New Report Confirms States Continue to Under-Fund Colleges and Universities

New research from the Center on Budget and Policy Priorities (CBPP) ought to worry us: States Are Still Funding Higher Education Below Pre-Recession Levels.  While many states have begun to restore some of the cuts they made to spending for colleges and universities during the recession that began in 2008, 48 states are still spending less on higher education in real dollars than in 2007.  Across the states, spending for state colleges and universities averages $2,026 or 23 percent less per student than in 2008.  Sadly during 2013-2014,  8 states further reduced higher education funding per-pupil: Pennsylvania, Arkansas, Kansas, Wisconsin, North Carolina, Louisiana, West Virginia, and Wyoming.

And to make matters worse, Arizona, Florida, Kansas, Michigan, Missouri, New York, North Carolina, Ohio, Oklahoma, and Wisconsin—which had already made deep cuts to higher education funding—have already made or are seriously  considering further tax cuts this year. “Florida lawmakers, for example, have cut taxes by nearly $400 million in the current 2014 legislative session with another $100 million in cuts still under consideration.  These cuts come at a time when Florida’s higher education funding stands 30 percent below pre-recession levels, and tuition at its public four year colleges has increased by 66 percent over the last five years.”

In its 2014 report, CBPP explains that while states could have reduced the size of spending cuts by raising taxes, most states chose not to.  “Rather than choosing a balanced mix of spending cuts and targeted revenue increases, states relied disproportionately on damaging cuts to close the very large budget shortfalls they faced over the course of the recession.  Between fiscal years 2008 and 2012, states closed 45 percent of their budget gaps (for higher education) through spending cuts and only 16 percent of their budget gaps through taxes and fees (they closed the remainder of their shortfalls with federal aid, reserves, and various other measures).”  Spending cuts have included extensive layoffs of teaching faculty, decisions not to replace retiring professors, and increased reliance on adjunct staff.

Not surprisingly tuition paid by students has increased in the years since 2008—in many cases significantly. Last year CBPP reported that between 2008 and 2013, annual tuition (in inflation adjusted dollars) at  four-year public colleges and universities had increased by $4,275 in Arizona, $4,190 in Washington, $3,923 in California, $3,909 in New Hampshire, $3,147 in Hawaii, $2,973 in Alabama, $2,907 in Rhode Island, $2,905 in Georgia, and the list continues across the states.  CBPP’s 2014 report notes that this year tuition rose more slowly, rising in 38 states by an average $120 or 1.4 percent.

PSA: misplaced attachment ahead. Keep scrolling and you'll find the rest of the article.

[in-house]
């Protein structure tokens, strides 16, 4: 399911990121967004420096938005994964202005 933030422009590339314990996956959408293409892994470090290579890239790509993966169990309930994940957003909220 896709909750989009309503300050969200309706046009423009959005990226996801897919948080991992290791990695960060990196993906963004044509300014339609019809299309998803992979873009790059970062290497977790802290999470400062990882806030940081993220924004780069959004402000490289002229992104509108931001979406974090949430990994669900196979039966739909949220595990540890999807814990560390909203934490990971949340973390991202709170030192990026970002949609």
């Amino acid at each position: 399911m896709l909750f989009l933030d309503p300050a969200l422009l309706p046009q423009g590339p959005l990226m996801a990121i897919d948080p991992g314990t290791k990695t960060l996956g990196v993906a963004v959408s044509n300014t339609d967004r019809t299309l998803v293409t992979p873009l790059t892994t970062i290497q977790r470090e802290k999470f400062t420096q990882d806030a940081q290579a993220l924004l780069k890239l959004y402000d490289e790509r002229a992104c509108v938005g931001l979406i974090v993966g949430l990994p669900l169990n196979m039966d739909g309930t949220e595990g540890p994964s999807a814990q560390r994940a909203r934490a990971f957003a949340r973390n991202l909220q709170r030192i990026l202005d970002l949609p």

Last year CBPP traced the trend of diminishing state investment in public higher education and accompanying increases in tuition long before the 2008 recession:  “Over the 20-year period between 1991 and 2011… median household income grew by about 3 percent, after adjusting for inflation.  Between the 1990-1991 and the 2012-2013 school years… tuition at four-year public colleges grew by 159 percent in real terms.”  While some growth in financial assistance has helped to offset the impact of the tuition increases, “even after taking those grants and tax benefits into account, the cost of college grew by 58 percent in real terms….”

The NY Times recently reported that Fewer U.S. Graduates Opt for College After High School.  Back in 2009, 70.1 percent of new high school graduates headed for college, but last fall only 65.9 percent of new high school graduates entered college.  As the NY Times acknowledges, many factors contribute to such trends.  In its new report, however, CBPP documents that by 2014 “Collectively, across all institutional sectors, students held $1.08 trillion in student debt—eclipsing both car loans and credit card debt—by the fourth quarter of 2013.”  CBPP concludes:  “Tuition costs are deterring some students from enrolling in college.”

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One thought on “New Report Confirms States Continue to Under-Fund Colleges and Universities

  1. While communications around the crisis created by privatizing K-12 education can be confusing, the news on underfunding of colleges and universities is cystal clear, as this post explains. Our states are damaging their civic, social, and economic futures by shortchanging their own young adult students.

    This story brings to mind the fact that the relatively quiet acceptance of these harmful state funding decisions contrasts sharply with the hew and cry that meets proposals to raise any tax even a little.

    This is who we are, now, as a nation. Due, I think, to decades-long communications campaigns, the “T” word, tax, is now a four-letter word. It’s OK to shoot ourselves in the foot on higher education, but we dare not consider raising revenue. That’s not an option!

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